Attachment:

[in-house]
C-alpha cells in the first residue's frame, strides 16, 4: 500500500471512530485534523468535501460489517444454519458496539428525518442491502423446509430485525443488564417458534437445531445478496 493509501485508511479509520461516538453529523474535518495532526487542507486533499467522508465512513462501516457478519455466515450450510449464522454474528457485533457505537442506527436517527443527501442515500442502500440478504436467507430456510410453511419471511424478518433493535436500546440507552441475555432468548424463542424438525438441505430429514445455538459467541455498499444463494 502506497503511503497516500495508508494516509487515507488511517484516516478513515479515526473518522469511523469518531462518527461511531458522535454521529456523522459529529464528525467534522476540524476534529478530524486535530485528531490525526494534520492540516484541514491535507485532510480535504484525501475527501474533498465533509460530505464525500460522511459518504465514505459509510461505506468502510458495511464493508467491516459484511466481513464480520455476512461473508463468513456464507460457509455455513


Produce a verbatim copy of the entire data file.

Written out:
[in-house]
C-alpha cells in the first residue's frame, strides 16, 4: 500500500471512530485534523468535501460489517444454519458496539428525518442491502423446509430485525443488564417458534437445531445478496 493509501485508511479509520461516538453529523474535518495532526487542507486533499467522508465512513462501516457478519455466515450450510449464522454474528457485533457505537442506527436517527443527501442515500442502500440478504436467507430456510410453511419471511424478518433493535436500546440507552441475555432468548424463542424438525438441505430429514445455538459467541455498499444463494 502506497503511503497516500495508508494516509487515507488511517484516516478513515479515526473518522469511523469518531462518527461511531458522535454521529456523522459529529464528525467534522476540524476534529478530524486535530485528531490525526494534520492540516484541514491535507485532510480535504484525501475527501474533498465533509460530505464525500460522511459518504465514505459509510461505506468502510458495511464493508467491516459484511466481513464480520455476512461473508463468513456464507460457509455455513